Sunday, November 30, 2008

Homily for the 1st Sunday of Advent

Advent is wanting God to come closer. Advent is wanting God to come sooner. Advent is wanting God to come closer and sooner, and actually meaning it!

To borrow a metaphor from yesterday's momentous KU game, Advent is 4 and 7 from the 21 with 27 seconds left, down by four to Missouri. Advent is 10 seconds left, down three against Memphis. It is watching Mario's shot in the air.

Advent is a hospital waiting room. It is pregnancy tests. It is biopsy results. It is keeping vigil when a child is to be born, or a loved one is about to die.

Advent is the hour before a first date. It is the moment before a first kiss. It is making the final preparations for a perfect proposal.

Advent is the fear before going into enemy fire. It is the anxiety we have in answering the phone when we know a loved one has been in harm's way.

Advent is opening the mail after taking the ACT. It is applying for a job that my family really needs, and waiting for the answer.

Advent is the excitement of getting ready to see someone we love whom we have not seen in a really long time.

Advent is wanting God to come closer and sooner, and actually meaning it!

Advent invites us to become more like those who pray in today's first reading from Isaiah, those in exile to Babylon, who actually blamed God, and His distance from them, for their plight. You and I are probably too timid to blame God for our exile, for our long-suffering inability to make ourselves into what we want to be. We instead blame ourselves, and ask God to keep his distance and to give us more time to tinker with our self-improvement projects. This is not the attitude taken by those exiled to Babylon. Isaiah reports that they refuse to believe God has decided to keep his distance from them. They want God to come closer, and to come sooner, and they really mean it!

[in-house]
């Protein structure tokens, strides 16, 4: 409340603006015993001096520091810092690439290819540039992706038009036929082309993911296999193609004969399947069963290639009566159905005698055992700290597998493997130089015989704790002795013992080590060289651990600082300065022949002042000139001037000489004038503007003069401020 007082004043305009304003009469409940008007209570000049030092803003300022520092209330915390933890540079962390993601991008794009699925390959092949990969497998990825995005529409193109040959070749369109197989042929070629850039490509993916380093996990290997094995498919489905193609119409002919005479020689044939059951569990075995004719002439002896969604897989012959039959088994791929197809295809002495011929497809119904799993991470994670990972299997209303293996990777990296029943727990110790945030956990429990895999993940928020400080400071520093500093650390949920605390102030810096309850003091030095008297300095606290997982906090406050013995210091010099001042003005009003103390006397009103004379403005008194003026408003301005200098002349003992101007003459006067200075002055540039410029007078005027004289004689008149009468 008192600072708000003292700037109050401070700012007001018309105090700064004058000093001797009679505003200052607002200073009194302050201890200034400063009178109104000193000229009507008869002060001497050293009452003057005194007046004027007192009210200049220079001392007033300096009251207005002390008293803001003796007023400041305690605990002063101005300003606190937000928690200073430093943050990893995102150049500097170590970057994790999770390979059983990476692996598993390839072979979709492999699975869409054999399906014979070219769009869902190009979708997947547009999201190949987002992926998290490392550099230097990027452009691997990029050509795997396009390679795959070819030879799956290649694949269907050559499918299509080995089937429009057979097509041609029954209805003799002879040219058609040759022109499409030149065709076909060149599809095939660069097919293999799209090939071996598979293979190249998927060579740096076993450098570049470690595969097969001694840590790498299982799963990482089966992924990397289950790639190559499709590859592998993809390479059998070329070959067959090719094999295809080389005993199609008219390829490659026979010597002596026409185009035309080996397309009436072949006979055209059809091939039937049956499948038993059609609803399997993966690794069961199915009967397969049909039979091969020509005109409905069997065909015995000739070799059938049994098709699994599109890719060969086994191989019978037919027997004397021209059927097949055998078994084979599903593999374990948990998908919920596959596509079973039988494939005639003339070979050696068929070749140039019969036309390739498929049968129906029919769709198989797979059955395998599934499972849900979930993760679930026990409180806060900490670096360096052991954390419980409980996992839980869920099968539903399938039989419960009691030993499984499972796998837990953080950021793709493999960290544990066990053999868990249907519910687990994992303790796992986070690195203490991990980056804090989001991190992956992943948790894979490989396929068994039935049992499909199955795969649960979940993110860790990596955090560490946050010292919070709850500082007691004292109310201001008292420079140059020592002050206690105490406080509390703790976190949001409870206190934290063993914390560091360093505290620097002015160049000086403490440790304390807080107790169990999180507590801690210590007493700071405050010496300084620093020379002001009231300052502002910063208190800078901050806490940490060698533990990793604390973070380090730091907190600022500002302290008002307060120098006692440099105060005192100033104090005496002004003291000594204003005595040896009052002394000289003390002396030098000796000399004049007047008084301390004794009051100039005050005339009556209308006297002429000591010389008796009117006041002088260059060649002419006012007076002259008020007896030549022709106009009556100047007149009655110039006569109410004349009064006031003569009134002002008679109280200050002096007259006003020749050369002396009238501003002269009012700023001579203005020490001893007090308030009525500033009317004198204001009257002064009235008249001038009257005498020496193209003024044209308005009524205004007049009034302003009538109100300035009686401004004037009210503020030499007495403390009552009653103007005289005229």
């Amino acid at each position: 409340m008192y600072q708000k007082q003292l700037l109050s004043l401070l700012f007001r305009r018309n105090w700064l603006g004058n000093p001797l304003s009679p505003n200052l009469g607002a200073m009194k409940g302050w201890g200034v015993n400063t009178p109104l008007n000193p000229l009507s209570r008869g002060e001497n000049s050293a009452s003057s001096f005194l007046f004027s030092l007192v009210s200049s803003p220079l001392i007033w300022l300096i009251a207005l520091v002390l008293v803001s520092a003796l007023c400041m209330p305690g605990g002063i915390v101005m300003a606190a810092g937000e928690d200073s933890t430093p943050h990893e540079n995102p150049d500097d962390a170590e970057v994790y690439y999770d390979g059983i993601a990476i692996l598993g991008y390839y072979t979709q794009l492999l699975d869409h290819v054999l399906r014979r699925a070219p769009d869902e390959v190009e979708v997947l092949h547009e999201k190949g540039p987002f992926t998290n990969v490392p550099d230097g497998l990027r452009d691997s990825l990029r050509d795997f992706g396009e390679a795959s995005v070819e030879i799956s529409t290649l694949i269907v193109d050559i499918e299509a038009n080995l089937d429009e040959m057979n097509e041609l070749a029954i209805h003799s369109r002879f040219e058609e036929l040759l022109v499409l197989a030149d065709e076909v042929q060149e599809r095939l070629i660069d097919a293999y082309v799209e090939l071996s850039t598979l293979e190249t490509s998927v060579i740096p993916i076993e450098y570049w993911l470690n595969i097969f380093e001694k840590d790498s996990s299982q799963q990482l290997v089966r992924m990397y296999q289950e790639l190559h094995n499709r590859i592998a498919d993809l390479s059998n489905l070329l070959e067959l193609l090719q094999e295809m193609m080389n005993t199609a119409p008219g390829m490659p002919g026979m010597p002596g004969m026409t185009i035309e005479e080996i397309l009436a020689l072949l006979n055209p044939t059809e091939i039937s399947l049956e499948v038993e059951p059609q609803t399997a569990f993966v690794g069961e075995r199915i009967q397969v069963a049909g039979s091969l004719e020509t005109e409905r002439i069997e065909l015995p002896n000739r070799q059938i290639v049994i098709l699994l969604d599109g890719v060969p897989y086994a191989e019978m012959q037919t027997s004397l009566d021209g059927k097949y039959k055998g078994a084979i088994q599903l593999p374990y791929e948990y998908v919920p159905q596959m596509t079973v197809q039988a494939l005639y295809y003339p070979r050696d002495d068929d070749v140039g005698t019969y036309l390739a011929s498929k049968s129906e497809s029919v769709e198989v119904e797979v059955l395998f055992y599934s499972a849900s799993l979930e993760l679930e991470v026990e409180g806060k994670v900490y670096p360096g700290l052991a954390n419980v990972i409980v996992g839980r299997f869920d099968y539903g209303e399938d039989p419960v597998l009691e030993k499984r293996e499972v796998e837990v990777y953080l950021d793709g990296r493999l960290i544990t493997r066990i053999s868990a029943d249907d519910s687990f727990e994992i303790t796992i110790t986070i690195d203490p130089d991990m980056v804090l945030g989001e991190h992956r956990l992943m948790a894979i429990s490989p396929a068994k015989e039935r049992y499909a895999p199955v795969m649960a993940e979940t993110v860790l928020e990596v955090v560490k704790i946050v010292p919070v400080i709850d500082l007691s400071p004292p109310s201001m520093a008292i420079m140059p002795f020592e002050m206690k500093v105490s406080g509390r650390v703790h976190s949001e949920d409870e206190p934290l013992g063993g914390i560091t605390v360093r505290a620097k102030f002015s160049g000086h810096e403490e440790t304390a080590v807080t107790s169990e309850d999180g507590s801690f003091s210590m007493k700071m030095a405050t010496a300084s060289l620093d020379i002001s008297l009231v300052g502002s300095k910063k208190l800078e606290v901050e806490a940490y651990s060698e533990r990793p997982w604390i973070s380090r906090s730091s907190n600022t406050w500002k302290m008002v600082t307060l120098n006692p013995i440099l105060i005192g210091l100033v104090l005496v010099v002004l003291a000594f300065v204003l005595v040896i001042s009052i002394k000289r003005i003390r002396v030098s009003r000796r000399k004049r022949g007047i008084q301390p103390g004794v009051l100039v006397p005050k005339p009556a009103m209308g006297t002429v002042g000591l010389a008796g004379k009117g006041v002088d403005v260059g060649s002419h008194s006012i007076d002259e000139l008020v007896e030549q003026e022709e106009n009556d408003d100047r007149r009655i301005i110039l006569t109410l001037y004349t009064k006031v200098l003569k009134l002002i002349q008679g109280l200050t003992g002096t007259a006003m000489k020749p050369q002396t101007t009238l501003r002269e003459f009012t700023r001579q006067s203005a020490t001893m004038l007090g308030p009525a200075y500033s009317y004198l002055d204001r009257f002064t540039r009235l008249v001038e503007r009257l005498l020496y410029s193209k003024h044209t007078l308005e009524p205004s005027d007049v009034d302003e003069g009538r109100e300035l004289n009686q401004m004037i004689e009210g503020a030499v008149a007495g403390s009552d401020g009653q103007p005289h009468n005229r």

Advent is the time for us to stop asking God to leave us alone as long as possible, so that we can mold ourselves, before having to turn in the final product for judgment at an unspecified date. Jesus tells his disciples that they may never be ready to turn in their final product, for they do not even know the deadline. Rather than despairing, however, He tells them to keep vigil. Isaiah shows us the way of the Israelites who prayed for God to come sooner rather than later. It is futile to pray that God will give us all the time we need. Rather, we are to expect that God is coming now, so now is the time to beg God Himself to mold us into what we are supposed to be, according to His will.

Most of us are too timid to blame God for our exile. We are too self-centered to ask God for less time instead of for more. Yet if we ask God to come closer, and to come sooner, and we mean it, what but good can result? If we place our lives are in God's hands, if He is the potter and we are the clay, we can and should rejoice that every situation, especially the ones we cannot control, and the ones fraught with the most excitement, vigilance, and yes, even anxiety, is a situation of God's molding us into someone beautifully ready to participate in the eternal mysteries of divine life and divine love, the mysteries that complete the mystery of who we are.

Advent is about asking God to come closer. Advent is asking God to come sooner. And actually meaning it!

Sunday, November 23, 2008

Homily for Solemnity of Christ the King

President-elect Obama has outrageous expectations. Although he has never claimed to be a miracle-worker, if the crowds that cheered his election are any indication, there is a tremendous faith out there that he will do amazing things as President of the United States. The expectations of the president-elect as he prepares to enter Washington are not unlike the expectations placed on Jesus Christ, who was indeed a miracle worker, as He entered Jerusalem to the shouts of great crowds. The inauguration of the next president will be an amazing sight for all of us indeed, as was the welcome of Jesus into Jerusalem. Let's hope, however, that the President-elect will have better luck at fulfilling the expectations of his fans than Jesus did at fulfilling the expectations of His fans. Remember, those fans who chanted Hosanna to the Son of David were the same ones who chanted 'Crucify Him' when He did not turn out to be the Messiah who could liberate Israel from Roman occupation.